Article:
CCY_PercevalsSecretCvr_FNL-960x1280.131107Back in the spring of 2014, just after I’d published Perceval’s Secret, I spent over $3000 on marketing with AuthorBuzz but saw no return on that investment in terms of sales. As a result, I’m now carrying that marketing cost as a debt, along with all the other costs for the e-publication of the novel.  Sales of the novel haven’t increased, so I’m now in the process of finding the best way to pay off that debt.

In marketing terms, I know that one of the obstacles I must overcome is being an unknown author trying to market a first novel. What I have learned since the spring of 2014 is that this obstacle cannot be overcome by traditional marketing.  This obstacle requires marketing creativity.  And this is where I find myself today.

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At the moment, my only rule for promoting and marketing Perceval’s Secret is that it must be free.  So what are my free options?

Facebook: Yes, if you go the traditional route at Facebook, it will cost you.  But I’m learning that there are other ways, such as a free public page to promote the novel. I set one up back in 2014 and have been working on pulling in “likes” and readers ever since.  It is a much slower process than I expected.  So….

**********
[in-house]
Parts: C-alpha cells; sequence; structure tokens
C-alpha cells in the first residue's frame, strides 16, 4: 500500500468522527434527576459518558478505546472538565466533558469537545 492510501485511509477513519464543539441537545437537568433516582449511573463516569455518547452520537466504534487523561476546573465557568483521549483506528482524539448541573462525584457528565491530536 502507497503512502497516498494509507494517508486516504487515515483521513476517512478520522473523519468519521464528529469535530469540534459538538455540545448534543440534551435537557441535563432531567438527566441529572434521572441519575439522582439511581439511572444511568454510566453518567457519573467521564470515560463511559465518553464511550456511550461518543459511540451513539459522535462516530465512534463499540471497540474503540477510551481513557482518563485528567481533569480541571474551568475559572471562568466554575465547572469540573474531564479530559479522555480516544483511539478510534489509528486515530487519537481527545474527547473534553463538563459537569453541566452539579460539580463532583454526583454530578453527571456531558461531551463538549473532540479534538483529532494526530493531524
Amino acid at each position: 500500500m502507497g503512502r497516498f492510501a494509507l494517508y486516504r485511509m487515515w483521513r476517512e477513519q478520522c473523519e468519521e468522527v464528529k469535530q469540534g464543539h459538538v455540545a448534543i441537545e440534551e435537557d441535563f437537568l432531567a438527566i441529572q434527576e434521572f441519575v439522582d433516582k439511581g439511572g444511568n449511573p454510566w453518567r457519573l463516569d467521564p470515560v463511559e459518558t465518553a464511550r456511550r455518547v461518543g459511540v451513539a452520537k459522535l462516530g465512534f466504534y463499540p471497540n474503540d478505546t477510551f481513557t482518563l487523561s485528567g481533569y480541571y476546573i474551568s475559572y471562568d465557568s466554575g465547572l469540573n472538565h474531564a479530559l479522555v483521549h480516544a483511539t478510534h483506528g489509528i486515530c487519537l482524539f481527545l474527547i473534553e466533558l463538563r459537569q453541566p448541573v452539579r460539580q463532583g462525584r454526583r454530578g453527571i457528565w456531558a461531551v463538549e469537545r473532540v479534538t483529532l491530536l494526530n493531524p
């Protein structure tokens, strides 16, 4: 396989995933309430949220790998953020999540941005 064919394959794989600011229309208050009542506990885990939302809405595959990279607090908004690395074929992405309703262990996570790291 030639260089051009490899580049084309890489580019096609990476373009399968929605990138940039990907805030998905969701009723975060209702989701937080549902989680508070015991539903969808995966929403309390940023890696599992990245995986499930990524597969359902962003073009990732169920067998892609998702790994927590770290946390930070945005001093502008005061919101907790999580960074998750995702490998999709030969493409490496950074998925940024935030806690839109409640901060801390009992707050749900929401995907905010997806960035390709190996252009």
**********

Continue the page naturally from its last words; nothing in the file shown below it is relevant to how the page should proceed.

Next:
Recently, I joined an Independent Authors support group on Facebook.  It was free, but by invitation only.  I’d been following the blog for this group for some time — the posts there are helpful — and obtained an invitation through that.  Now I’m trying to carve out the time to participate at their Facebook page in order to keep Perceval’s Secret front and center there for the other participants.

Then I ran across another Facebook page that is devoted solely to promoting the books of independent authors.  It is for Speculative Fiction.  I plan to get Perceval’s Secret up there also.

Other Social Media: I’m not very good at using Twitter but I found a service  through another blogger that may be helpful.  Haven’t had the time to research it.  I need to do more at LinkedIn, too.  As a member of a lot of groups, though, that’s a daunting thought, especially with my limited time.  Still working on finding ways to fit more social media into my schedule and not lose writing time.